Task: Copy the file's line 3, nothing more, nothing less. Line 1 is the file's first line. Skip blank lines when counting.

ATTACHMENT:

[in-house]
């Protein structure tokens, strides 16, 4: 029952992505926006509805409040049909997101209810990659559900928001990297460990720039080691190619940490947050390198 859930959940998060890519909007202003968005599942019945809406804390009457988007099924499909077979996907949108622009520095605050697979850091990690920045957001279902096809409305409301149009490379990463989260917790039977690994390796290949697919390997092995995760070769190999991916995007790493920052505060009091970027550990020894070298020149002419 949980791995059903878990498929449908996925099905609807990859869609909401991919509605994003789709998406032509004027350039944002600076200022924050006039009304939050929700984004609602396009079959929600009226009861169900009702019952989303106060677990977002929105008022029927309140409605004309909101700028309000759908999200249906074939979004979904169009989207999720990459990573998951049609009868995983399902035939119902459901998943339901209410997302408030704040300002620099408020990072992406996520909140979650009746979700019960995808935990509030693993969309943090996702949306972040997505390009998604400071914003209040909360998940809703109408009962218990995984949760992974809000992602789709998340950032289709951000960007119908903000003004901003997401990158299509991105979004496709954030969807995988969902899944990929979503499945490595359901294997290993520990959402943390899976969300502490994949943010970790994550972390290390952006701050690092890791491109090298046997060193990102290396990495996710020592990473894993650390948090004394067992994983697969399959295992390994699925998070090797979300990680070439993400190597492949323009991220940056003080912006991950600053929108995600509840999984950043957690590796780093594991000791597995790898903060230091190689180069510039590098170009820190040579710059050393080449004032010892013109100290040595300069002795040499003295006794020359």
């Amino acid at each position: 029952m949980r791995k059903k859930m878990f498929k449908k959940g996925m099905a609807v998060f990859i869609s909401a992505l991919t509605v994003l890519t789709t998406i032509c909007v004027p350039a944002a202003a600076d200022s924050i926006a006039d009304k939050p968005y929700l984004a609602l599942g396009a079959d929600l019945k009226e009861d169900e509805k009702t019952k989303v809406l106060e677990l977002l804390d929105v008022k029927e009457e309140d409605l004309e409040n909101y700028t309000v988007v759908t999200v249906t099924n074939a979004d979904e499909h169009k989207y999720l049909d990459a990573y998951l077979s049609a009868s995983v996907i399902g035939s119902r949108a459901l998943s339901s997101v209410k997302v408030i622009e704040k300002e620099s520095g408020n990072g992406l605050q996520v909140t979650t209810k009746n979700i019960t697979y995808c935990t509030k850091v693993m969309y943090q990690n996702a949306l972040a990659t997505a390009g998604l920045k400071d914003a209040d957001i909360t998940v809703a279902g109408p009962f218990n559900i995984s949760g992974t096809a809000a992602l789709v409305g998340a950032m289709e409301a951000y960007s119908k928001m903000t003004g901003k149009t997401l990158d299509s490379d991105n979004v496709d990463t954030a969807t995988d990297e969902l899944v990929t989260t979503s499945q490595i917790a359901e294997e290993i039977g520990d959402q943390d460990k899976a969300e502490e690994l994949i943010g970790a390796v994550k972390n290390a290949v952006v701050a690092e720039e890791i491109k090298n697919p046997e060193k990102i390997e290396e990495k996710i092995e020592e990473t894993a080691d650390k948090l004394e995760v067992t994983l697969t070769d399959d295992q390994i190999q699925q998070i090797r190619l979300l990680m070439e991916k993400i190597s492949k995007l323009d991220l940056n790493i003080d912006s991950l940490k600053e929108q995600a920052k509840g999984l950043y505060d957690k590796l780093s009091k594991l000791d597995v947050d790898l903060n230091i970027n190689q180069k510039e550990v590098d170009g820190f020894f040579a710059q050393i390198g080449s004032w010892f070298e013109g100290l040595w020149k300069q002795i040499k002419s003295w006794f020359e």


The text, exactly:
């Amino acid at each position: 029952m949980r791995k059903k859930m878990f498929k449908k959940g996925m099905a609807v998060f990859i869609s909401a992505l991919t509605v994003l890519t789709t998406i032509c909007v004027p350039a944002a202003a600076d200022s924050i926006a006039d009304k939050p968005y929700l984004a609602l599942g396009a079959d929600l019945k009226e009861d169900e509805k009702t019952k989303v809406l106060e677990l977002l804390d929105v008022k029927e009457e309140d409605l004309e409040n909101y700028t309000v988007v759908t999200v249906t099924n074939a979004d979904e499909h169009k989207y999720l049909d990459a990573y998951l077979s049609a009868s995983v996907i399902g035939s119902r949108a459901l998943s339901s997101v209410k997302v408030i622009e704040k300002e620099s520095g408020n990072g992406l605050q996520v909140t979650t209810k009746n979700i019960t697979y995808c935990t509030k850091v693993m969309y943090q990690n996702a949306l972040a990659t997505a390009g998604l920045k400071d914003a209040d957001i909360t998940v809703a279902g109408p009962f218990n559900i995984s949760g992974t096809a809000a992602l789709v409305g998340a950032m289709e409301a951000y960007s119908k928001m903000t003004g901003k149009t997401l990158d299509s490379d991105n979004v496709d990463t954030a969807t995988d990297e969902l899944v990929t989260t979503s499945q490595i917790a359901e294997e290993i039977g520990d959402q943390d460990k899976a969300e502490e690994l994949i943010g970790a390796v994550k972390n290390a290949v952006v701050a690092e720039e890791i491109k090298n697919p046997e060193k990102i390997e290396e990495k996710i092995e020592e990473t894993a080691d650390k948090l004394e995760v067992t994983l697969t070769d399959d295992q390994i190999q699925q998070i090797r190619l979300l990680m070439e991916k993400i190597s492949k995007l323009d991220l940056n790493i003080d912006s991950l940490k600053e929108q995600a920052k509840g999984l950043y505060d957690k590796l780093s009091k594991l000791d597995v947050d790898l903060n230091i970027n190689q180069k510039e550990v590098d170009g820190f020894f040579a710059q050393i390198g080449s004032w010892f070298e013109g100290l040595w020149k300069q002795i040499k002419s003295w006794f020359e």